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Agriculture and rural development

CAP expenditure

Graphs with information on how the CAP budget is spent and statistical publications on the agricultural sector.

CAP expenditure in the total EU expenditure

This graph shows the development of expenditure of the common agricultural policy (CAP) over the years as a share of the EU budget. The share has decreased over the past 40 years, from 65.5% in 1981 to about 23.5% in 2022. This decrease has continued, also following successive EU enlargements.

The downward trend in the CAP's share of EU spending is mainly due to CAP reforms and the growing share of other EU policies in EU expenditure. The stronger decreases in 2021 and 2022 are linked to additional overall EU expenditure for the Next Generation EU funds.

Source: CAP expenditure European Commission, DG Agriculture and Rural Development (Financial Report). EU expenditure: European Commission, DG Budget

CAP expenditure and CAP reform path

This graph shows the evolution of expenditure of the CAP and policy change.

  • In the 1980’s, CAP spending was mainly on price support through market mechanisms (public purchases, also referred to as intervention, and export subsidies) which rose by the end of the decade due to agricultural surpluses.
  • In the 1992 CAP reform, market price support was reduced and replaced by producer support in the form of direct payments. Spending on rural development measures also increased.
  • Agenda 2000 continued the reform process. Rural development policy was introduced as a second pillar.
  • With the 2003 reform, most direct payments were decoupled from current production as they were based on the farmer's historical receipts. Rural development expenditure continued to increase.
  • The 2008 Health Check continued on the path of CAP reform, further reducing market support.
  • The 2013 reform maintained the market oriented reform path, while reinforcing the link of decoupled direct support to environmental and climate measures.
  • Despite successive enlargements, overall CAP spending as a share of gross domestic product (GDP) has actually decreased from 0.54% in the 1990s to 0.36% in 2022. The departure of the UK resulted in a relative increase to 0.38% of EU GDP in 2021.

Sources: CAP expenditure : European Commission, DG Agriculture and Rural Development (Financial Report). 2023 budget: DG Budget. GDP: Eurostat. Annual expenditure in current prices.
*2023: budget amounts

CAP expenditure and CAP reform path post-2013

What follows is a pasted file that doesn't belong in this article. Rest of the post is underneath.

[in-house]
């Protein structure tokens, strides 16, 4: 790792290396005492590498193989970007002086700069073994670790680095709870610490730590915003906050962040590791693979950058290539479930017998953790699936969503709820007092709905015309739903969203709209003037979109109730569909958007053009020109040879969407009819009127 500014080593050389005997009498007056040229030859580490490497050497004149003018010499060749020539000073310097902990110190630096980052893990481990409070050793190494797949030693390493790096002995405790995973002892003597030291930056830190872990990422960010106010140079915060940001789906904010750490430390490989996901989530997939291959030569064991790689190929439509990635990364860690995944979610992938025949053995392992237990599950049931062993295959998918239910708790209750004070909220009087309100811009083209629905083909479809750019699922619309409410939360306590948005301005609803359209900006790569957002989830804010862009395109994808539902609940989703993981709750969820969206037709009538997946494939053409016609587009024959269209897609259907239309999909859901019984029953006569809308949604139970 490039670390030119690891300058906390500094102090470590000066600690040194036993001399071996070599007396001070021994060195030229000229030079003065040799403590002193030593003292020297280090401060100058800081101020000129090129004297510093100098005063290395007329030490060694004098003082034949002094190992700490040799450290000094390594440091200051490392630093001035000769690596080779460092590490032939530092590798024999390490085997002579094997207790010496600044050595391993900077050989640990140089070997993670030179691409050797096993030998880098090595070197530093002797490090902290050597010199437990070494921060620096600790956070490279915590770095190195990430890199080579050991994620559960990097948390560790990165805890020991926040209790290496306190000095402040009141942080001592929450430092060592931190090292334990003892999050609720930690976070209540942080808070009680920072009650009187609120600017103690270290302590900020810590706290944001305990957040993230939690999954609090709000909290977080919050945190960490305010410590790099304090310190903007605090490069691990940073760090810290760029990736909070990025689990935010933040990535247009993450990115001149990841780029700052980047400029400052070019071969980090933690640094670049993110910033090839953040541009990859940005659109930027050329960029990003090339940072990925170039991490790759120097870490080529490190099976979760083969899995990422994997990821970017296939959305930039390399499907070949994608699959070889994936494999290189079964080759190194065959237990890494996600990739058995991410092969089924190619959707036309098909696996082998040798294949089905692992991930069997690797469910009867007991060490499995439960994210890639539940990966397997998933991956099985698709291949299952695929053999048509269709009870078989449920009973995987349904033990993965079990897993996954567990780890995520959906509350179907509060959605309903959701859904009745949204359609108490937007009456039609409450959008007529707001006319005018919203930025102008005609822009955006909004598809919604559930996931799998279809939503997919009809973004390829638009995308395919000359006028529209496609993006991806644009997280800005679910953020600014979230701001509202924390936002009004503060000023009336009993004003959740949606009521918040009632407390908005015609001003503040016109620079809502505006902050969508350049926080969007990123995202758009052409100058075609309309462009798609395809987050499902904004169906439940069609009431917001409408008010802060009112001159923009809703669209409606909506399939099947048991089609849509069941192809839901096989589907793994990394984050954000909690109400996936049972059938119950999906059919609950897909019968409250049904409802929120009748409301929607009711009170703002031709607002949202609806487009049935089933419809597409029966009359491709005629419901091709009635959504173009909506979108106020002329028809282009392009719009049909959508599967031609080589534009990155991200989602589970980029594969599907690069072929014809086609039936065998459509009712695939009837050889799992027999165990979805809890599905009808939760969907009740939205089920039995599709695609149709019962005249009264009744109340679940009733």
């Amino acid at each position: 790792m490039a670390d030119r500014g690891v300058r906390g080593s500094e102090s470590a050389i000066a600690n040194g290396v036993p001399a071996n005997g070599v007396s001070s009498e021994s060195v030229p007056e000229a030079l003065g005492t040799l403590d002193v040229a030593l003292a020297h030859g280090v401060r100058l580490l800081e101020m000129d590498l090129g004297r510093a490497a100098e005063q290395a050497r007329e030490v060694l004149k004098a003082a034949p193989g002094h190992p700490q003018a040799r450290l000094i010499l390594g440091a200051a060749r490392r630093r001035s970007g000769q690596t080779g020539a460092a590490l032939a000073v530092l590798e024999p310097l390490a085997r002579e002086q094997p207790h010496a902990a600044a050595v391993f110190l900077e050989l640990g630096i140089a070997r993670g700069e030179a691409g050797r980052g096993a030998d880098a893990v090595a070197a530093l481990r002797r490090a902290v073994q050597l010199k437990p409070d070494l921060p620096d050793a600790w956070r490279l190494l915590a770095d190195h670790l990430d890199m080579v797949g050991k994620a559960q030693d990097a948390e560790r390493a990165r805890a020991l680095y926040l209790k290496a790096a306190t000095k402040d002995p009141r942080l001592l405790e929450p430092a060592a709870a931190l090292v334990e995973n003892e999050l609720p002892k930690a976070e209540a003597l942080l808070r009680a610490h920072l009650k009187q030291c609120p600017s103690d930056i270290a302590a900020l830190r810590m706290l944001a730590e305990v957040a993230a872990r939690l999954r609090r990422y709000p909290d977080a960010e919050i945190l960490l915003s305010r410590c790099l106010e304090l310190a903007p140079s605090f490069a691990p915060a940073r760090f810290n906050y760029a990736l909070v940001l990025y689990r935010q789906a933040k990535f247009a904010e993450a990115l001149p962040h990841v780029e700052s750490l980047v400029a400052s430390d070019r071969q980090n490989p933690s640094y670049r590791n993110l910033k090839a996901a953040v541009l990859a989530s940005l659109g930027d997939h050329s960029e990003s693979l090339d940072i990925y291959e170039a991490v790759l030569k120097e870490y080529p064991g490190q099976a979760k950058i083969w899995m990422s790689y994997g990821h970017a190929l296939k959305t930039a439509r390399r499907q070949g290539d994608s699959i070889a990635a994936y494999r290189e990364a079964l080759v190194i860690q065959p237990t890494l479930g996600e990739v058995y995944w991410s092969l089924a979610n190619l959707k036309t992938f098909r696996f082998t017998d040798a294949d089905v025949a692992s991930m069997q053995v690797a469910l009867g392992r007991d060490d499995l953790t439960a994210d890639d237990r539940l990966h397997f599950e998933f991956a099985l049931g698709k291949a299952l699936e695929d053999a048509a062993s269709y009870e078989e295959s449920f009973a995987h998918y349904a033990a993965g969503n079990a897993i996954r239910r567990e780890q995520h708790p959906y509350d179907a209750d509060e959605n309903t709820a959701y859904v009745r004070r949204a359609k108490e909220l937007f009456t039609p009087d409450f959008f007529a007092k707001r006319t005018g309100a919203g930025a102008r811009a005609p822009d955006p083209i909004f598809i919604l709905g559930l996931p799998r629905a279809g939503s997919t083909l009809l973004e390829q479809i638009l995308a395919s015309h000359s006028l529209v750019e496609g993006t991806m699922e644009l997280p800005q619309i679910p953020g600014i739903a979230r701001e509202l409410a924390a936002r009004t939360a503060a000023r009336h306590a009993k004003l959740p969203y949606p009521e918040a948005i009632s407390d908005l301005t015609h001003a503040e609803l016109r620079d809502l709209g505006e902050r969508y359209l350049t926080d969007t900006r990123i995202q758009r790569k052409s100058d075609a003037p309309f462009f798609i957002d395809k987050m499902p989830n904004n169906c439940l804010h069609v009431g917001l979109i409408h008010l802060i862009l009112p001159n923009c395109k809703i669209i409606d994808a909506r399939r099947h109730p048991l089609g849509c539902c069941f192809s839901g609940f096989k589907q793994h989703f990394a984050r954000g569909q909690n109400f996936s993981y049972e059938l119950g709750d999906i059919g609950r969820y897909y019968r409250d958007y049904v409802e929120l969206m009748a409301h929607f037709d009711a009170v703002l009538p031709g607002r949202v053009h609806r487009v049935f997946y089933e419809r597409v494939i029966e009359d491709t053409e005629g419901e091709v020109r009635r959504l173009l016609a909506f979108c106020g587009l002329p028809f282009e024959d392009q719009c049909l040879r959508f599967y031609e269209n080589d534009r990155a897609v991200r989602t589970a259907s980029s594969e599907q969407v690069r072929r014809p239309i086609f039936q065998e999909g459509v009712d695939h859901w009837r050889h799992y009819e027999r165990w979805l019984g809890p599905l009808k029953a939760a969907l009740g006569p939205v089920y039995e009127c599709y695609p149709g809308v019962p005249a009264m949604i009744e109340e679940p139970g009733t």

This graph shows the evolution of expenditure of the CAP since 1980.

Sources: CAP expenditure for past years: European Commission, DG Agriculture and Rural Development (Financial Report), 2023 budget: DG Budget. GDP: Eurostat and Global Insight
*2023: budget amounts

Share of direct payments and total subsidies in agricultural factor income (2017-21 average)

Agricultural factor income represents income generated by farming which is used to remunerate: 

  • borrowed/rented factors of production (capital, wages and land rents), and
  • own production factors (own labour, capital and land).

This concept of income is appropriate for evaluating the impact of changes in the level of public support (i.e. direct payments) on the capacity of farmers to reimburse capital, pay wages and rents as well as to reward their own production factors. This income indicator allows for comparison, as the share of own and external production factors often differs significantly between EU countries.

It can be noted that:

  • Many EU producers are highly dependent on public support (e.g. direct payments, rural development funds). The EU average share of direct payments in agricultural factor income in 2017-21 stood at 23%. However, this masked considerable differences between EU countries, ranging from 20% or less in Cyprus, Italy, Malta, the Netherlands and Spain, and to more than 40% in the Czech Republic, Estonia, Latvia, Lithuania, Slovakia and Sweden. Taking all subsidies into account, total EU support in agricultural income reached 32% of agricultural income on average in the EU.
  • This wide variation in the share of public support in agricultural income reflects the current distribution of support across EU countries (mainly based on differences in farm structure in each of them). This also reflects the specialisation of EU countries in different sectors and differences in the competitiveness of agriculture throughout the EU.

Sources: CAP expenditure: European Commission, DG Agriculture and Rural Development (Financial Report).
*These Member States received Next Generation EU Payments in 2021.